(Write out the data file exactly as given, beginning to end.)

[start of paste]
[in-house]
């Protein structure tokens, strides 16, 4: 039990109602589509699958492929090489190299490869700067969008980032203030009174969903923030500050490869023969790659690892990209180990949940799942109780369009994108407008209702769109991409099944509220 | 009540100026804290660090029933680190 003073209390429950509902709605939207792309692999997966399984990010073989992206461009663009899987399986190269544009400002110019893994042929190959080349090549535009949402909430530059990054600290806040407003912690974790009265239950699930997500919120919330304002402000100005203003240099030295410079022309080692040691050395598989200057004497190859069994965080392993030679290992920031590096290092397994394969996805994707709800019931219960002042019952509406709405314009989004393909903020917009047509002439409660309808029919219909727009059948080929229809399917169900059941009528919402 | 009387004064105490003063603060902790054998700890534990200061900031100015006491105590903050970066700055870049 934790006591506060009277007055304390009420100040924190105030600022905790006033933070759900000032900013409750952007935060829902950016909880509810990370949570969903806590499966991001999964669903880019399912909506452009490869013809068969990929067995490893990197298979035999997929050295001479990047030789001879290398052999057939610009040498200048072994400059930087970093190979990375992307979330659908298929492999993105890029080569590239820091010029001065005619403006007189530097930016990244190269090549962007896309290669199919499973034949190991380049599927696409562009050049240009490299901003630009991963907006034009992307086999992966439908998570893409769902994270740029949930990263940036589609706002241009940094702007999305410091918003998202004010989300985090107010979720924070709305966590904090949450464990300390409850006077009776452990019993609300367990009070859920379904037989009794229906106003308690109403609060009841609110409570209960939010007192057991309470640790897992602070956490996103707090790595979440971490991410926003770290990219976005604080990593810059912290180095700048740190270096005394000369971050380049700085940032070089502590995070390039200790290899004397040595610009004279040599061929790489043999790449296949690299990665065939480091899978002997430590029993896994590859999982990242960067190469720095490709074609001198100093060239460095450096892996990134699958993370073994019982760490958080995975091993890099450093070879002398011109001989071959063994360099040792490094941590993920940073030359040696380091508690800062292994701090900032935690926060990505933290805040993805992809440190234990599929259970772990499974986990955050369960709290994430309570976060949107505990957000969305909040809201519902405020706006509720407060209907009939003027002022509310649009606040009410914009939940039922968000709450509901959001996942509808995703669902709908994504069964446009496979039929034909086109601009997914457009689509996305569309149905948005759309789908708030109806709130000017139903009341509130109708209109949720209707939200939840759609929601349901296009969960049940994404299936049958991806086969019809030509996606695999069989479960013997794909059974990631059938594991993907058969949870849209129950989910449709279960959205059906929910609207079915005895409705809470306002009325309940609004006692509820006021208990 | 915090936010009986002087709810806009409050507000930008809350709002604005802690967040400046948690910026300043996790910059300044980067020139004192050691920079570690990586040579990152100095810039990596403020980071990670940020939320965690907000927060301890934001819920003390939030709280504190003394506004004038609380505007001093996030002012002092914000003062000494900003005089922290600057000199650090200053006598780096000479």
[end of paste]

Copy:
[in-house]
């Protein structure tokens, strides 16, 4: 039990109602589509699958492929090489190299490869700067969008980032203030009174969903923030500050490869023969790659690892990209180990949940799942109780369009994108407008209702769109991409099944509220 | 009540100026804290660090029933680190 003073209390429950509902709605939207792309692999997966399984990010073989992206461009663009899987399986190269544009400002110019893994042929190959080349090549535009949402909430530059990054600290806040407003912690974790009265239950699930997500919120919330304002402000100005203003240099030295410079022309080692040691050395598989200057004497190859069994965080392993030679290992920031590096290092397994394969996805994707709800019931219960002042019952509406709405314009989004393909903020917009047509002439409660309808029919219909727009059948080929229809399917169900059941009528919402 | 009387004064105490003063603060902790054998700890534990200061900031100015006491105590903050970066700055870049 934790006591506060009277007055304390009420100040924190105030600022905790006033933070759900000032900013409750952007935060829902950016909880509810990370949570969903806590499966991001999964669903880019399912909506452009490869013809068969990929067995490893990197298979035999997929050295001479990047030789001879290398052999057939610009040498200048072994400059930087970093190979990375992307979330659908298929492999993105890029080569590239820091010029001065005619403006007189530097930016990244190269090549962007896309290669199919499973034949190991380049599927696409562009050049240009490299901003630009991963907006034009992307086999992966439908998570893409769902994270740029949930990263940036589609706002241009940094702007999305410091918003998202004010989300985090107010979720924070709305966590904090949450464990300390409850006077009776452990019993609300367990009070859920379904037989009794229906106003308690109403609060009841609110409570209960939010007192057991309470640790897992602070956490996103707090790595979440971490991410926003770290990219976005604080990593810059912290180095700048740190270096005394000369971050380049700085940032070089502590995070390039200790290899004397040595610009004279040599061929790489043999790449296949690299990665065939480091899978002997430590029993896994590859999982990242960067190469720095490709074609001198100093060239460095450096892996990134699958993370073994019982760490958080995975091993890099450093070879002398011109001989071959063994360099040792490094941590993920940073030359040696380091508690800062292994701090900032935690926060990505933290805040993805992809440190234990599929259970772990499974986990955050369960709290994430309570976060949107505990957000969305909040809201519902405020706006509720407060209907009939003027002022509310649009606040009410914009939940039922968000709450509901959001996942509808995703669902709908994504069964446009496979039929034909086109601009997914457009689509996305569309149905948005759309789908708030109806709130000017139903009341509130109708209109949720209707939200939840759609929601349901296009969960049940994404299936049958991806086969019809030509996606695999069989479960013997794909059974990631059938594991993907058969949870849209129950989910449709279960959205059906929910609207079915005895409705809470306002009325309940609004006692509820006021208990 | 915090936010009986002087709810806009409050507000930008809350709002604005802690967040400046948690910026300043996790910059300044980067020139004192050691920079570690990586040579990152100095810039990596403020980071990670940020939320965690907000927060301890934001819920003390939030709280504190003394506004004038609380505007001093996030002012002092914000003062000494900003005089922290600057000199650090200053006598780096000479």